I usually never advocate watching a film before reading the book it was based on, but like most things, I have exceptions.
Lust, Caution (Anchor Books, 2007) by Eileen Chang is one of those cases. (Another, at least in my opinion, is The English Patient by Michael Ondaatje).
I read Chang’s novella this week. (At only 68 pages including two postscripts, it took me a couple hours to read.)
Wang Jiazhi is student and amateur actress in Canton when the Japanese invade the southern part of China. Her university moves its campus to Hong Kong University, where Wang falls in with a group of radical Chinese nationalists. The group plots the assassination of Mr. Yee, a Chinese official who sympathizes with the Japanese. With Wang’s beauty and acting background, the radical group chooses her as the seductress of Mr. Yee.
The setting switches to Shanghai after Mr. Yee and his wife return there. Wang becomes distraught over the failed plot to do away with Mr. Yee, so when she meets up with the radical group again in Shanghai, they take up where they left off in Hong Kong.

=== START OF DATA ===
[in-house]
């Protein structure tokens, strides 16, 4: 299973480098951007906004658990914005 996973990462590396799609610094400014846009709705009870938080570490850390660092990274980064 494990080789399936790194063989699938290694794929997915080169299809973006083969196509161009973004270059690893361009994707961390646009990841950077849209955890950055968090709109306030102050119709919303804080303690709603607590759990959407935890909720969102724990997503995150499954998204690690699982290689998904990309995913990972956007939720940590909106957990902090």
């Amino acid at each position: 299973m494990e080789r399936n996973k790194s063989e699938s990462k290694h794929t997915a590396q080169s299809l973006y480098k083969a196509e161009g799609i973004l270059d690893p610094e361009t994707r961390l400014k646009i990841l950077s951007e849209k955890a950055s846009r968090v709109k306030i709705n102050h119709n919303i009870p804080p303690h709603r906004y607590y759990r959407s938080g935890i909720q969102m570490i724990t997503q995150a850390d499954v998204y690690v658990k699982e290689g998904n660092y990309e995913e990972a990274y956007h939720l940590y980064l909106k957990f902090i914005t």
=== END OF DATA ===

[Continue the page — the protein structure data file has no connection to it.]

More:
Chang modeled Mr. Yee partly after her own first husband, a Chinese national who worked for the Japanese puppet government during WWII. Chang herself studied at Hong Kong University and returned to Shanghai during the war.
Lust, Caution differs in several ways from Chang’s earlier stories. For one, she wrote the story in the 1950s but didn’t publish it until 1979. During those three decades, she returned to it time and again, revising and reworking the story. This novella also marks the beginning of Chang’s political writings. (She became wildly famous in the early- to mid-1940s in Shanghai during WWII, but instead of focusing on revolution, nationalism, or the triumph of good over evil, she simply used war as a backdrop and focused her stories on personal relationships of imperfect characters.)